The PC Game of the Year 2007: Armageddon EmpiresRemember this name:
And these names:
Greg Nicolett, Matt Bradbury, Kate Davis, Michael Grills, John Hodgson, Richard Lim Boon Keat, Aaron Porter, and Zdenek Sasek.
Together, they have created one of the most interesting and engaging PC games I've ever played: Armageddon Empires.
Armageddon Empires is a hex-based, turn-based strategy game in a post-apocalyptic world. The feature set description on the game's web page is so well-written and complete that I'm just going to use it:
Turn based strategy game in a post-apocalyptic setting versus 1 to 3 AI opponents.
Hexagonal maps depicting the ravaged wastes of earth circa 2345 featuring 3 map sizes ranging from normal to huge.
4 playable factions each with unique units, art and playing styles.
Over 75 faction heroes lead your armies into battle. Heroes allow for larger, more effective armies and have their own special abilities that can change the tide of battle or even create new weapons and technology cards.
Over 200 unique units wage battle across the savage landscape; command infantry, cyborgs, robots, powered battle armor, armor, artillery, mecha, biomecha and many more.
Over 80 unique special abilities for heroes and units; abilities like multi-targeting, shock attack, double attack, fanatic, military genius and valor allow you to find exciting combos of play just like you would in a collectible card or miniatures game.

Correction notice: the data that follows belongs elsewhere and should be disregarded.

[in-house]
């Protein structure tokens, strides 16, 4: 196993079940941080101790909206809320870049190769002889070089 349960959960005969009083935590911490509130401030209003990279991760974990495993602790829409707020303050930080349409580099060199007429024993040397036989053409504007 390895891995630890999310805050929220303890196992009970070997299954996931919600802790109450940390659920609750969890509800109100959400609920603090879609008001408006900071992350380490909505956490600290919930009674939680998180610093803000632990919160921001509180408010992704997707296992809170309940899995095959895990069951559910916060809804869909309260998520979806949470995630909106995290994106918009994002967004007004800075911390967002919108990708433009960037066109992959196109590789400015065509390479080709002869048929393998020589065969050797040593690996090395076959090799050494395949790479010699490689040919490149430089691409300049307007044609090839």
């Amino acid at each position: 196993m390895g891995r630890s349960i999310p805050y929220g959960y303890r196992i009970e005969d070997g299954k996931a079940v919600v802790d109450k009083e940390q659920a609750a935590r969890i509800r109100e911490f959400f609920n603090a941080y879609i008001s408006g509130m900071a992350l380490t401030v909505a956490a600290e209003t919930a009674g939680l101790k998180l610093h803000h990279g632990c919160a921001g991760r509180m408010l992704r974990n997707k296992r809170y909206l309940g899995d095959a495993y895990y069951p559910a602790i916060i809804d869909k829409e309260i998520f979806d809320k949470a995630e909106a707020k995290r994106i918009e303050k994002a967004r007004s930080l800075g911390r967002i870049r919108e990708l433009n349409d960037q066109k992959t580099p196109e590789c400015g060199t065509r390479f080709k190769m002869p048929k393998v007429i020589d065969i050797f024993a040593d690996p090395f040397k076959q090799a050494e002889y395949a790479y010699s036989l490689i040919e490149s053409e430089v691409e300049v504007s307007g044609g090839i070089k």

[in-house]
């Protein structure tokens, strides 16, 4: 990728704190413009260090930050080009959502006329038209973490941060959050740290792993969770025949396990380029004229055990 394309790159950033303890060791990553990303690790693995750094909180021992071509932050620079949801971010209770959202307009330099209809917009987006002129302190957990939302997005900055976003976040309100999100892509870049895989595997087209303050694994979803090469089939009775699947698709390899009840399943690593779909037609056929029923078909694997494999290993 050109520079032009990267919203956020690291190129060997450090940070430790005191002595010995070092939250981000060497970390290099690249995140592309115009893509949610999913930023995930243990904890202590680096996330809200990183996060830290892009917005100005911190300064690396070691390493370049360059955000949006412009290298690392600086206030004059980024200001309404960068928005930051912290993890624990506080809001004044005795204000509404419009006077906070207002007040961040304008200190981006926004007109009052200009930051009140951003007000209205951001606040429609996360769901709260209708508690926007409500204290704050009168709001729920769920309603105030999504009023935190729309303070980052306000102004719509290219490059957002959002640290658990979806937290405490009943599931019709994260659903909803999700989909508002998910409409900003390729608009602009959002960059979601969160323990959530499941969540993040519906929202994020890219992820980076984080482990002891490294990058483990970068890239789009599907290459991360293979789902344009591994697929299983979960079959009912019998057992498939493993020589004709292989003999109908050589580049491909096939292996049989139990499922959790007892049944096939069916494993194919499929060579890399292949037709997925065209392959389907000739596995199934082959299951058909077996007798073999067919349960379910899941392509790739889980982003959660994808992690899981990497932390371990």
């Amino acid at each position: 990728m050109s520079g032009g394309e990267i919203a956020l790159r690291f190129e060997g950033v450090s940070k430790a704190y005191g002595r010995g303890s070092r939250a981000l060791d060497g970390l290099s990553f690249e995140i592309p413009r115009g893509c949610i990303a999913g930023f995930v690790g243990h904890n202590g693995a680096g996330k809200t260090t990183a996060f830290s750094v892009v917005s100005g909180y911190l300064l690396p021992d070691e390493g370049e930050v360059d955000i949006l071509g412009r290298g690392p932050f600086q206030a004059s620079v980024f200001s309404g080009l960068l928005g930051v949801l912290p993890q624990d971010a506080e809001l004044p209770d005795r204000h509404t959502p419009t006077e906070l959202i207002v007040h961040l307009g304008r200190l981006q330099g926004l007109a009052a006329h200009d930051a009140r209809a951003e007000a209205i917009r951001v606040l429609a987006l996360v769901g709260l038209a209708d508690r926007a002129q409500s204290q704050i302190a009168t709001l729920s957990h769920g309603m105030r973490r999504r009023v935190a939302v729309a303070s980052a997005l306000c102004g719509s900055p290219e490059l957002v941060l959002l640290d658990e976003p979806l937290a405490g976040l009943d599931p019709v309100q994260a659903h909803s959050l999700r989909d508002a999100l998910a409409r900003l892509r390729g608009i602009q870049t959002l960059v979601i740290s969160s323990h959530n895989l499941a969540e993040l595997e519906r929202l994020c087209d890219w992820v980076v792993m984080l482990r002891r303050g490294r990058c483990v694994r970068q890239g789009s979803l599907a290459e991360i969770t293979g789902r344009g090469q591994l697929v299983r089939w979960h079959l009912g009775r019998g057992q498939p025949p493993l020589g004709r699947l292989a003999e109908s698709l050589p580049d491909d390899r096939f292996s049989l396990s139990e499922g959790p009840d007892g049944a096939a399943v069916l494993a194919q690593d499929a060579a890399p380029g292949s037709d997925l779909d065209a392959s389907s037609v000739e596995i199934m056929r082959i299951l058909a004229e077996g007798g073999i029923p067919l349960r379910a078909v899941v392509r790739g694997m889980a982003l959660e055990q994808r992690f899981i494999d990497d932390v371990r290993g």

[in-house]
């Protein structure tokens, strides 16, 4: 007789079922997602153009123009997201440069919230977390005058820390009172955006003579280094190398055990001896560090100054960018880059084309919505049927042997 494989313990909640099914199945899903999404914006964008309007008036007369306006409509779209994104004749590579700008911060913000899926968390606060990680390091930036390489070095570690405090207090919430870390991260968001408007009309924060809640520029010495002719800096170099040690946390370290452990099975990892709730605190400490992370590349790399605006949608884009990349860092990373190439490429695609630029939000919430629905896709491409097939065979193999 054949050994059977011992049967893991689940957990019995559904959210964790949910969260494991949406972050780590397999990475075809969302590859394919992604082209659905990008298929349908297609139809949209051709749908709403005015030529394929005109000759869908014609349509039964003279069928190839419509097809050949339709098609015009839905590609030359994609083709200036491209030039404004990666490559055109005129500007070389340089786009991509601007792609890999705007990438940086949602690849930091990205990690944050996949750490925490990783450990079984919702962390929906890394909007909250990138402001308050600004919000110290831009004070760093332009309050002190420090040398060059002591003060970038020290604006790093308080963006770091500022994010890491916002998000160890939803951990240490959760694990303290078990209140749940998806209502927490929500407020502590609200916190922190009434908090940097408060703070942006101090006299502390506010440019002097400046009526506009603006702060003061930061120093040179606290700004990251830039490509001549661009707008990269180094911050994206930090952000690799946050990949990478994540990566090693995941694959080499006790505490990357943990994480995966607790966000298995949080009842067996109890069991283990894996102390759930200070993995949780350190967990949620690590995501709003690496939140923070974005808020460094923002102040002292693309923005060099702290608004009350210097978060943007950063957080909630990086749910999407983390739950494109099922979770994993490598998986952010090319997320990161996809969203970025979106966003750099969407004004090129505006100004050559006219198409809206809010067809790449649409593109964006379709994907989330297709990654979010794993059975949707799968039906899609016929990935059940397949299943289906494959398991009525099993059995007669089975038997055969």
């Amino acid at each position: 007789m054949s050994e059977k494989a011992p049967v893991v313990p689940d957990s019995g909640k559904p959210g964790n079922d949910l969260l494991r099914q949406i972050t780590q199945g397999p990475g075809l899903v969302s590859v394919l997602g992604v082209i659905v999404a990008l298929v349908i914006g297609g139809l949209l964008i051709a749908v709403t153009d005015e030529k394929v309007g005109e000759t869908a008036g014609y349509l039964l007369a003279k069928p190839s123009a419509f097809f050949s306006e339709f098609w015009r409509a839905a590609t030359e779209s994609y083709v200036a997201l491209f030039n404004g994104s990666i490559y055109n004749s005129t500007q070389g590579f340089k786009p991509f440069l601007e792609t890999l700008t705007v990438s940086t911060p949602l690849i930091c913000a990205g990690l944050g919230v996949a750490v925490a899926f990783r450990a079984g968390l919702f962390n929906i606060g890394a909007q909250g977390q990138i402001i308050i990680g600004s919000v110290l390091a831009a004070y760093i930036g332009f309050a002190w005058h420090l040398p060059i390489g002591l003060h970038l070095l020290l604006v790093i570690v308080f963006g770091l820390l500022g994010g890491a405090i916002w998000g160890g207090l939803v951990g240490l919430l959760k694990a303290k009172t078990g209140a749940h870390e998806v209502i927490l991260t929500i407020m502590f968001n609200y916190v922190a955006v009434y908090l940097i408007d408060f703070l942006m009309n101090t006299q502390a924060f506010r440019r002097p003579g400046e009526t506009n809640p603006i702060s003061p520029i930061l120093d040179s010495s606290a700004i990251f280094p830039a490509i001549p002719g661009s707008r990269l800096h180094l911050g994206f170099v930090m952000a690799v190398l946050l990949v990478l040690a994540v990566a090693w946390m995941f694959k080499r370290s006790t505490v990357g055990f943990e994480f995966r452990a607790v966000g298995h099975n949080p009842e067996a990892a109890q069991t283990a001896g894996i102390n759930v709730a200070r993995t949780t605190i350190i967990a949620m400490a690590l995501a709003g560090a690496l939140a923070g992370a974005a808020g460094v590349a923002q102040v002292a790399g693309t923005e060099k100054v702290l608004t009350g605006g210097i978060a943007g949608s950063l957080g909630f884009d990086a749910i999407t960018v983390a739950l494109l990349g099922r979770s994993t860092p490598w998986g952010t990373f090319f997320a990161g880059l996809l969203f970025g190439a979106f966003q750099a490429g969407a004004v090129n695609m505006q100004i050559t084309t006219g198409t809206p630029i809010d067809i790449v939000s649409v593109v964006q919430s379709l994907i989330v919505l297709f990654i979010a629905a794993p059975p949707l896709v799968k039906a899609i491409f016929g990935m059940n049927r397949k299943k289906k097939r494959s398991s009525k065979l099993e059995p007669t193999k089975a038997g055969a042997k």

Collectible card game flavor without the expense. Each hero, unit or facility is a card that can be added to your play deck.
Board game mechanics. Roll a unit’s attack die versus another unit’s defense die and play special abilities and cards to alter the results.
Assassinate enemy heroes, sabotage enemy facilities, gather intelligence through espionage and stealth, hunt down enemy heroes and hold them prisoner.
Drop thermonuclear weapons on your enemies or load out your units with tactical nuke cards created by your leading technologists.
Customizable game parameters allow you to select deck point values, tile point values, map size, resource rarity, specials rarity, and victory conditions.
Challenging goal based AI agents see the same game you do and must gather intelligence, build armies and formulate plans just like you: “No cheating.”
That's right. 200 unique units and 70 heroes in a card-based deployment system. Board game mechanics (dice rolls) to resolve combat. Assassination, sabotage, and espionage.
Normally, I see a game description like this, try it out, and I'm woefully disappointed, either because the game isn't finished or because the programmer couldn't play balance the ambitious design.
Not this time. In a word, this game is glorious.
The game is polished and play balance is nothing short of superb--I've never played a game where risk versus reward was so finely tuned. The A.I. is very, very tough as well.
It's a game for people who like to think.
It's also remarkably attractive, particularly so for such a small dev team. The art work is first rate, and the music is terrific.
Oh, and if you're wondering about system requirements, here they are:
-Windows 98, 2000, XP, Vista
-Video: 1024x768, 32 Mb Video RAM (128 Mb Recommended)
-CPU: 800 MHz Processor (2 GHz Recommended)
-Memory: 256 Mb RAM
-200 MB free Hard Drive Space
-16 bit Direct Sound compatible Soundcard